Resident feature-based programs

Resident feature-based programs use the text message platform (Short Message Service, or SMS) that most phones already have or the phone itself in the case of Interactive Voice Response (IVR). IVR allows a guided step-by-step experience and can also use pre-recorded menu options in local languages. IVR can also lower the error rate that incorrect typing might cause in SMS-based systems and is generally cheaper than SMS. One drawback of IVR is that it relies on server processing power and connectivity between servers and the phone network. SMS is more fault-tolerant in cases where internet data is restricted but the phone network remains active. A drawback of SMS is that creating a step-by-step experience that filters user input (for example, not allowing a user to enter text when a number is called for) can be difficult.

What does experience tell us?

Telecommunications networks and rates must be considered when making decisions about which technology will be the most effective and the most cost-effective. Pilot country programs in Honduras and Ethiopia have produced these conclusions:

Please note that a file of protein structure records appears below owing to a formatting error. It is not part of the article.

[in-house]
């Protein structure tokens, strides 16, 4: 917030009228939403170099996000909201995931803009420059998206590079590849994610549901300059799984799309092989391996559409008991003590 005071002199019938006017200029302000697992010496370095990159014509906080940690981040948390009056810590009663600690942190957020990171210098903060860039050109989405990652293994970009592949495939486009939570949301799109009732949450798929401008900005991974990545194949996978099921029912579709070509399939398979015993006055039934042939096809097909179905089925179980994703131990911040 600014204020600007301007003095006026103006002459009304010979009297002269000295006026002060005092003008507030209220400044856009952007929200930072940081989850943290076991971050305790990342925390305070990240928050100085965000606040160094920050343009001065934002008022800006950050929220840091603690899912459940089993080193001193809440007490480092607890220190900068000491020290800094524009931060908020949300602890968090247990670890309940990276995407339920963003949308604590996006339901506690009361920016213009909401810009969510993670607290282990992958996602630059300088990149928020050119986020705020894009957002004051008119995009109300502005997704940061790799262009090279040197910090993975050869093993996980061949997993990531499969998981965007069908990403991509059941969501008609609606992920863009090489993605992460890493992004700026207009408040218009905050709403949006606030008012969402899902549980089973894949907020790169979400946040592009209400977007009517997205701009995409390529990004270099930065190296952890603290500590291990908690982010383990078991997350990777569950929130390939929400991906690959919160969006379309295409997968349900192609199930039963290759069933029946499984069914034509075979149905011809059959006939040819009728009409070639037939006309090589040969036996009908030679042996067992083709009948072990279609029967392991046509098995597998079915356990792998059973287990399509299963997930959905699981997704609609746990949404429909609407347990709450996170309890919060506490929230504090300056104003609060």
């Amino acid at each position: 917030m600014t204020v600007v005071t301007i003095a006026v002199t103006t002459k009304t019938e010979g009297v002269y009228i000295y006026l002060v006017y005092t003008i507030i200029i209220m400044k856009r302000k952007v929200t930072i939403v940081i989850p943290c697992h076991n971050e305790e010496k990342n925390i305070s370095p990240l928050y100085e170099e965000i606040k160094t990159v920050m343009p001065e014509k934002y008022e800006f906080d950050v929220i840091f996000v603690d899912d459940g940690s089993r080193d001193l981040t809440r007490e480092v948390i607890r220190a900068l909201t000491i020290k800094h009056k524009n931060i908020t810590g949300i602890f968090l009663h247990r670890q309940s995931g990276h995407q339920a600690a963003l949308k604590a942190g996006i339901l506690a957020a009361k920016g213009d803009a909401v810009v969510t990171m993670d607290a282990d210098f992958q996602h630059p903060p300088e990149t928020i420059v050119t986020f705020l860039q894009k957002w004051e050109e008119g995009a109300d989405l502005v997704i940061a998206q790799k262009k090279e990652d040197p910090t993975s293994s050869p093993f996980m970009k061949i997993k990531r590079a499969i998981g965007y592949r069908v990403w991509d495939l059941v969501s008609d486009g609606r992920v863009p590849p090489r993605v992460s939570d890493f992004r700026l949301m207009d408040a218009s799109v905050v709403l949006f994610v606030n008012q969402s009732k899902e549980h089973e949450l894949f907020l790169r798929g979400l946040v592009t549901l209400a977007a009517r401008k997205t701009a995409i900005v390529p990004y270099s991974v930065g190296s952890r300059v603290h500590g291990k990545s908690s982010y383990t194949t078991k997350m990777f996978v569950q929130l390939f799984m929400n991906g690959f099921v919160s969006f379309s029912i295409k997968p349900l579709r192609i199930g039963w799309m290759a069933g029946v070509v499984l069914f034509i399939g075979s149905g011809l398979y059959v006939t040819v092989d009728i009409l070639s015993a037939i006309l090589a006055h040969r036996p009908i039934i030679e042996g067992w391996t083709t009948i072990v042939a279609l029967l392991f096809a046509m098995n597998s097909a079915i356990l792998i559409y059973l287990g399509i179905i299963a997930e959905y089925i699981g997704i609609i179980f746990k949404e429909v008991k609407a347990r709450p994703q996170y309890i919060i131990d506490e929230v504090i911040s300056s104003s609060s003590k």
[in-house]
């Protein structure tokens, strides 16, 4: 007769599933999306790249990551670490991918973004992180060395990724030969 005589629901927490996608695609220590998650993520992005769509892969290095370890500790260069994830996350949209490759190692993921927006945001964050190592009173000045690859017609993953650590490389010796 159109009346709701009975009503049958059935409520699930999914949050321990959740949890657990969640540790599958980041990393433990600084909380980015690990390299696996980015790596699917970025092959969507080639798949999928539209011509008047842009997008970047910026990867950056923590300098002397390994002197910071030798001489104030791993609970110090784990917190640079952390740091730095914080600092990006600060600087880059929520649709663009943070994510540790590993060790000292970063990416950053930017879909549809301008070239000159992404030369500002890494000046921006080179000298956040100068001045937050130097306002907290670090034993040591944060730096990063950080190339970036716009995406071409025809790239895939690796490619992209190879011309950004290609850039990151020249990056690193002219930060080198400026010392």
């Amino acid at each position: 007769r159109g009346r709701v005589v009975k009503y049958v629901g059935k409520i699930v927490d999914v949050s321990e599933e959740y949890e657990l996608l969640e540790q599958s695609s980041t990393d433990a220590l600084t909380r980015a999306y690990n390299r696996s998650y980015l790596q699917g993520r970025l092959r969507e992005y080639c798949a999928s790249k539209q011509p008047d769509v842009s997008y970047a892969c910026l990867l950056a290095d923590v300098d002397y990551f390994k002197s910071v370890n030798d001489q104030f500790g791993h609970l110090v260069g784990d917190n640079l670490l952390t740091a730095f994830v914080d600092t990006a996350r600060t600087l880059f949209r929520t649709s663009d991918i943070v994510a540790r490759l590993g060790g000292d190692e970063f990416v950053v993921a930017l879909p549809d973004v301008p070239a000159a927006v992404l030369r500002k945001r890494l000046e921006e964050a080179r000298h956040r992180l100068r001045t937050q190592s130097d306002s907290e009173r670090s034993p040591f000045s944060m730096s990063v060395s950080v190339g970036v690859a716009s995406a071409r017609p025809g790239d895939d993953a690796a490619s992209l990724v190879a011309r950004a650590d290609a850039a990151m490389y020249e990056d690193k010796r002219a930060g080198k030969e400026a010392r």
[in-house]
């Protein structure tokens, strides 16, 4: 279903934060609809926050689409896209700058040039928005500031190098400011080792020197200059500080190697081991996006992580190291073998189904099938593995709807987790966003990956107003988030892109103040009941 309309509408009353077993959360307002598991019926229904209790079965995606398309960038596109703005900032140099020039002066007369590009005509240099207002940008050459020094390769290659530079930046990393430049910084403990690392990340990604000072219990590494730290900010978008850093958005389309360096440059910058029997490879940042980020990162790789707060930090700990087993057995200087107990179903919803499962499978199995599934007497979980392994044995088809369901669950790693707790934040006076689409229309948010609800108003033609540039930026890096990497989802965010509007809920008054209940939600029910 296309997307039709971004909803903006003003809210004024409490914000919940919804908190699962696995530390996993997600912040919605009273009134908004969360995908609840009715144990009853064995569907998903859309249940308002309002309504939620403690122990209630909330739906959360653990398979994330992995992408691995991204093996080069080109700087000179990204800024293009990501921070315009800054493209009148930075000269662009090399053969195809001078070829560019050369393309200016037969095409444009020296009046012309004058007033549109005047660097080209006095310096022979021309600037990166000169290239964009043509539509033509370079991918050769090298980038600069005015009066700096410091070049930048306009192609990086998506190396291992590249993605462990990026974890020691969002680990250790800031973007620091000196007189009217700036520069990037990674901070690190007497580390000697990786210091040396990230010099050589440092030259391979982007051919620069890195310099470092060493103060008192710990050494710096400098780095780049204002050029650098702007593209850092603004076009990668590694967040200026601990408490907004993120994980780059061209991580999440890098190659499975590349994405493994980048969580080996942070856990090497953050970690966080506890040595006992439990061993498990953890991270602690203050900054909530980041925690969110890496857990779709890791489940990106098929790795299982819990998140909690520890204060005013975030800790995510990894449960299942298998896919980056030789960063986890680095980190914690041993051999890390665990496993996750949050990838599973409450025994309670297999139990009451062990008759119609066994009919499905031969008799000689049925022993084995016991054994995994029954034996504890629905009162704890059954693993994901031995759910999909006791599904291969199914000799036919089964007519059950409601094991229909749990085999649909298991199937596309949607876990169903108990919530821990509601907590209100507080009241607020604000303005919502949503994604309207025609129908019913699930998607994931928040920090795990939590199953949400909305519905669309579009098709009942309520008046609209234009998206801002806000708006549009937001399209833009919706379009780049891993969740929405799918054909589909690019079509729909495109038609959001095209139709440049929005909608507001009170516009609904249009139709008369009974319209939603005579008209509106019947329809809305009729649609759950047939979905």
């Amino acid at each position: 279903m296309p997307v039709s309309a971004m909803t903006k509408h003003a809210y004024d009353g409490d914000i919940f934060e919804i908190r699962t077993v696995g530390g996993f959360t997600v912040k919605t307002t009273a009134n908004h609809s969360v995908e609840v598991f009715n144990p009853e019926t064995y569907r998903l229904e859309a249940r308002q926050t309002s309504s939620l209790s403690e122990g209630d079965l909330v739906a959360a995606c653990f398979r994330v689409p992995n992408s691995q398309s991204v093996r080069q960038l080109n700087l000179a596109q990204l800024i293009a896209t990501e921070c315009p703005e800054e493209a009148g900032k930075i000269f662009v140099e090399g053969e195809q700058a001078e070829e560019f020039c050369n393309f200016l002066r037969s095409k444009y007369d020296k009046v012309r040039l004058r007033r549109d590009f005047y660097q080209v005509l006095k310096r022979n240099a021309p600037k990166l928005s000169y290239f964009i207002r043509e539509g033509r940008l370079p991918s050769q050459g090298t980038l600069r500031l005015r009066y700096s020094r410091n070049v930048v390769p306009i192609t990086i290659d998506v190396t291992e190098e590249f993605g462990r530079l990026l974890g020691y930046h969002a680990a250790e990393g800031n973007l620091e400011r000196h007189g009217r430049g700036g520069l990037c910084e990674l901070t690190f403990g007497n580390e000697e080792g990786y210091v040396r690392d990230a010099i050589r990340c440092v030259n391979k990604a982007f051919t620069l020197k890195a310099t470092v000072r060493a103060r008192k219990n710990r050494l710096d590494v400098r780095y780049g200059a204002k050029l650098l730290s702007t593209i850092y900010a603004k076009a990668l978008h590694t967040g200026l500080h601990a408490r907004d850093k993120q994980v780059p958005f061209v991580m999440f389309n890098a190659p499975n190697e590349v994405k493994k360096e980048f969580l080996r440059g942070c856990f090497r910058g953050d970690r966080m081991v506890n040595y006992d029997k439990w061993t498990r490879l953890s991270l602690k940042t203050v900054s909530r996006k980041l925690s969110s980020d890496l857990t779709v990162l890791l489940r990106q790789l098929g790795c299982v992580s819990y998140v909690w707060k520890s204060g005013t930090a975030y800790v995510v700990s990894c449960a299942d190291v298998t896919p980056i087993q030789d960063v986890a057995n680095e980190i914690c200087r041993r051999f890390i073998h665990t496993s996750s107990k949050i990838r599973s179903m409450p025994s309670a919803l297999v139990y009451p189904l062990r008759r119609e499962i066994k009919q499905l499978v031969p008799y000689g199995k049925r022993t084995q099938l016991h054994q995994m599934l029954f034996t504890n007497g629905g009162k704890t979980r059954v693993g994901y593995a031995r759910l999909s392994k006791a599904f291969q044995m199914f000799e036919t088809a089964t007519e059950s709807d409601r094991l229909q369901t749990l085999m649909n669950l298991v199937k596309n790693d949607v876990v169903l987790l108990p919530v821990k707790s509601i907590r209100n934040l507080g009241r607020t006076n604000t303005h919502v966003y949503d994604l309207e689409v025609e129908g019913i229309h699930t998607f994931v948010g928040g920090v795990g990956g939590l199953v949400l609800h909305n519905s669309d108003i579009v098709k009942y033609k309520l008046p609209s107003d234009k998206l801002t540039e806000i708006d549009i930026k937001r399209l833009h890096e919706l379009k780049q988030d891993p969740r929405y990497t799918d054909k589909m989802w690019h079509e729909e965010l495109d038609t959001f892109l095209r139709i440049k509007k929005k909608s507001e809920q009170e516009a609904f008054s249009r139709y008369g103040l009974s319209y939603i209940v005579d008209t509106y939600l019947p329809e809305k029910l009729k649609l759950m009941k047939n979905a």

• App-based feedback programs have a low response rate and are generally not usable at the local level where the connection is poor and older phones prevail (app-based programs used by the distribution network, however, can work)
  • SMS-based feedback programs have a much higher response rate at the local level, even with the higher cost per interaction
  • Internet connectivity in Ethiopia is extremely problematic and suffers from frequent outages
  • SMS-based feedback programs in Honduras work very well but require post-delivery parsing of user feedback to generate statistics
  • Raising awareness among the education community about book deliveries is a key part of track and trace systems. Parents and teachers must be informed that books are coming and understand how to obtain technology allowing them to track book delivery.

Track and trace systems have the potential to play a key role in improving book supply chains, ensuring that all students have the materials they need to learn to read and read to learn.  They are low cost, easy to implement, and widely available in formats that match local resources and capacity.  Given that textbooks and TLM are critical to improving student learning and expensive for governments and development partners, track and trace should be a standard element of all funding for educational materials.


  • UNESCO Global Education Monitoring Report. 2016. Policy Paper 23. Paris: UNESCO. ED/GEMR/MRT/2016/PP/23/REV 1.
  • UNESCO Institute for Statistics, UIS. 2017. More than one-half of children and adolescents are not learning worldwide. Fact Sheet No. 46, September 2017. UIS/FS/2017/ED/46. Montreal: UNESCO-UIS.
  • Read, Tony. 2015. Where have all the textbooks gone? Toward sustainable provision of teaching and learning materials in Sub-Saharan Africa. Directions in Development. Washington, DC: World Bank.